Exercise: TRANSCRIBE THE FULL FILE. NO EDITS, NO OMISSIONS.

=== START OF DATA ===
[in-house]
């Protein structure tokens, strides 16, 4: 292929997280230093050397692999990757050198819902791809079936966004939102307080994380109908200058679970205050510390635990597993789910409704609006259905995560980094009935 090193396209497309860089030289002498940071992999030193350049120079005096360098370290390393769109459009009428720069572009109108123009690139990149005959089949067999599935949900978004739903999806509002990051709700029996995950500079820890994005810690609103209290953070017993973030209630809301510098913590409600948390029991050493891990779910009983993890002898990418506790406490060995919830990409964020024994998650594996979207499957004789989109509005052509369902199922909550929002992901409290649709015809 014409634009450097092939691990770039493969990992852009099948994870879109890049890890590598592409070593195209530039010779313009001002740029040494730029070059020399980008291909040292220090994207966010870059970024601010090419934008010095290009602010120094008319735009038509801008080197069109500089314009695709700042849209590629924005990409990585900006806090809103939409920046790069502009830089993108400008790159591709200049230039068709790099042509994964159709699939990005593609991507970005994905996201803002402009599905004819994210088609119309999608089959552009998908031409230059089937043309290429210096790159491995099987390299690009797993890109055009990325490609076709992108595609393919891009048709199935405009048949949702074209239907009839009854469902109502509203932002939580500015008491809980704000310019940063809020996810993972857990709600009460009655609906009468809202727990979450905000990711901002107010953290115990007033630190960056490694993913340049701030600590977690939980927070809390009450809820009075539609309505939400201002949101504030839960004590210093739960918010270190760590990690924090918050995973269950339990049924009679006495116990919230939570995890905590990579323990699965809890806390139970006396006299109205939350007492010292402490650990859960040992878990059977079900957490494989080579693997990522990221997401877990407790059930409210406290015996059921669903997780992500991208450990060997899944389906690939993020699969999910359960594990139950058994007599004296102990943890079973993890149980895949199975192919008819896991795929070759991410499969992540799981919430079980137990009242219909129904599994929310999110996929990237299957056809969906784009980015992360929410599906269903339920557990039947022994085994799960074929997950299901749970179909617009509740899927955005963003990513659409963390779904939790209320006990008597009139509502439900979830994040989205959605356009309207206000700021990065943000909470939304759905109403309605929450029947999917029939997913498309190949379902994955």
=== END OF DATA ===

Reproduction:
[in-house]
């Protein structure tokens, strides 16, 4: 292929997280230093050397692999990757050198819902791809079936966004939102307080994380109908200058679970205050510390635990597993789910409704609006259905995560980094009935 090193396209497309860089030289002498940071992999030193350049120079005096360098370290390393769109459009009428720069572009109108123009690139990149005959089949067999599935949900978004739903999806509002990051709700029996995950500079820890994005810690609103209290953070017993973030209630809301510098913590409600948390029991050493891990779910009983993890002898990418506790406490060995919830990409964020024994998650594996979207499957004789989109509005052509369902199922909550929002992901409290649709015809 014409634009450097092939691990770039493969990992852009099948994870879109890049890890590598592409070593195209530039010779313009001002740029040494730029070059020399980008291909040292220090994207966010870059970024601010090419934008010095290009602010120094008319735009038509801008080197069109500089314009695709700042849209590629924005990409990585900006806090809103939409920046790069502009830089993108400008790159591709200049230039068709790099042509994964159709699939990005593609991507970005994905996201803002402009599905004819994210088609119309999608089959552009998908031409230059089937043309290429210096790159491995099987390299690009797993890109055009990325490609076709992108595609393919891009048709199935405009048949949702074209239907009839009854469902109502509203932002939580500015008491809980704000310019940063809020996810993972857990709600009460009655609906009468809202727990979450905000990711901002107010953290115990007033630190960056490694993913340049701030600590977690939980927070809390009450809820009075539609309505939400201002949101504030839960004590210093739960918010270190760590990690924090918050995973269950339990049924009679006495116990919230939570995890905590990579323990699965809890806390139970006396006299109205939350007492010292402490650990859960040992878990059977079900957490494989080579693997990522990221997401877990407790059930409210406290015996059921669903997780992500991208450990060997899944389906690939993020699969999910359960594990139950058994007599004296102990943890079973993890149980895949199975192919008819896991795929070759991410499969992540799981919430079980137990009242219909129904599994929310999110996929990237299957056809969906784009980015992360929410599906269903339920557990039947022994085994799960074929997950299901749970179909617009509740899927955005963003990513659409963390779904939790209320006990008597009139509502439900979830994040989205959605356009309207206000700021990065943000909470939304759905109403309605929450029947999917029939997913498309190949379902994955």